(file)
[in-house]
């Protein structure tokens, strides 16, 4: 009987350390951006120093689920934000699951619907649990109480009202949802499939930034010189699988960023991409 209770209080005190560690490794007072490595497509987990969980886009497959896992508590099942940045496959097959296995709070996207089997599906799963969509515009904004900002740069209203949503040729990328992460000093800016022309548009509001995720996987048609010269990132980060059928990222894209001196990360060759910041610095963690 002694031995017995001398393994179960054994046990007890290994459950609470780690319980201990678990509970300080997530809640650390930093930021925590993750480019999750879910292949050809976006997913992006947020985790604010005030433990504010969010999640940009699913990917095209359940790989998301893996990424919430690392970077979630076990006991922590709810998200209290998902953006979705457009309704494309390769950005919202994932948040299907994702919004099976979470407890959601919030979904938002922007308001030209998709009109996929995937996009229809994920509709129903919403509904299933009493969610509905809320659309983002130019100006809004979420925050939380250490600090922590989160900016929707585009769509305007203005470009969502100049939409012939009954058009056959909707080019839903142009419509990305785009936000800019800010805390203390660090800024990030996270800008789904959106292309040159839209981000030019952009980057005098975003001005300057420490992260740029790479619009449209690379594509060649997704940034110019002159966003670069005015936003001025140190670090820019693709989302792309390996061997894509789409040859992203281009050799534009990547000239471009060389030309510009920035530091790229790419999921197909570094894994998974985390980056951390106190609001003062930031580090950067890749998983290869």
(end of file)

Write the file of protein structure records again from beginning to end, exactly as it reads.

[in-house]
């Protein structure tokens, strides 16, 4: 009987350390951006120093689920934000699951619907649990109480009202949802499939930034010189699988960023991409 209770209080005190560690490794007072490595497509987990969980886009497959896992508590099942940045496959097959296995709070996207089997599906799963969509515009904004900002740069209203949503040729990328992460000093800016022309548009509001995720996987048609010269990132980060059928990222894209001196990360060759910041610095963690 002694031995017995001398393994179960054994046990007890290994459950609470780690319980201990678990509970300080997530809640650390930093930021925590993750480019999750879910292949050809976006997913992006947020985790604010005030433990504010969010999640940009699913990917095209359940790989998301893996990424919430690392970077979630076990006991922590709810998200209290998902953006979705457009309704494309390769950005919202994932948040299907994702919004099976979470407890959601919030979904938002922007308001030209998709009109996929995937996009229809994920509709129903919403509904299933009493969610509905809320659309983002130019100006809004979420925050939380250490600090922590989160900016929707585009769509305007203005470009969502100049939409012939009954058009056959909707080019839903142009419509990305785009936000800019800010805390203390660090800024990030996270800008789904959106292309040159839209981000030019952009980057005098975003001005300057420490992260740029790479619009449209690379594509060649997704940034110019002159966003670069005015936003001025140190670090820019693709989302792309390996061997894509789409040859992203281009050799534009990547000239471009060389030309510009920035530091790229790419999921197909570094894994998974985390980056951390106190609001003062930031580090950067890749998983290869």